Belfast Telegraph

Loyalists unfurl new Somme flag and protocol on flying banners

By David Young, PA

A paramilitary-backed loyalist umbrella group has issued a new protocol on flags and bonfires with the aim of reducing tensions and ensuring respect for other communities.

The Loyalist Communities Council (LCC) - set up last year with the support of the UDA, UVF and Red Hand Commando - also unveiled a new Somme centenary flag, which it hopes will be the main one flown throughout the summer.

At an event in Belfast to launch the initiative, UDA leader Jackie McDonald stressed the need for the younger generation of loyalists to help make the code of conduct work.

“We have been trying to get our message home about a better way forward and better focus, and hopefully we can move everybody on in a way where we are first-class loyalists, not somehow as second-class unionists,” he said. “We want our people to be first-class loyalists.”

Winston Irvine, from the UVF-linked PUP, said he believed the new Somme flag would cut down on the number of paramilitary symbols appearing during the marching season.

“We know this is a hotly contested and contentious issue and we believe this is a very positive and constructive step forward in progressing that issue,” he said.

Irish Foreign Affairs Minister Charlie Flanagan TD welcomed the move.

“I commend the acknowledgement of the need for mutual respect, demonstrated in the development of the protocol, and look forward to these principles being put into practice,” he said.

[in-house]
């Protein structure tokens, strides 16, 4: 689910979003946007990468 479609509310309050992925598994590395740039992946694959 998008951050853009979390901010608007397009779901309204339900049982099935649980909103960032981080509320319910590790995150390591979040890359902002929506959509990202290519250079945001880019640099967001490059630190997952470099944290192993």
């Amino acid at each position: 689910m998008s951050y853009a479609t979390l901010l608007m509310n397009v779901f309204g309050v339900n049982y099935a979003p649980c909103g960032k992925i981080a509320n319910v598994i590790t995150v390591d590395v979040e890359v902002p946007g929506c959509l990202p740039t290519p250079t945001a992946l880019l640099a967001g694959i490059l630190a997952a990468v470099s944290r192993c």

The code of conduct issued by the LCC states:

  • The Union flag and Northern Ireland flag should be flown in a respectful manner, in places where they will command respect and not be used for provocative purposes. Flags should also be maintained in good order.
  • The LCC will erect the flag commemorating the soldiers from the 36th Ulster Division at the Somme in 1916 on arterial routes in loyalist communities, subject to respect being shown in the vicinity of churches and cross-community buildings.
  • The flag will be erected in June and taken down at the end of September.
  • The LCC emphasises it has no responsibility for any bonfire sites. But it appeals to bonfire organisers to ensure the siting of bonfires, choice of combustible material and any adornments added should at all times have respect for public safety, security of homes and business and safety of those attending.

Belfast Telegraph


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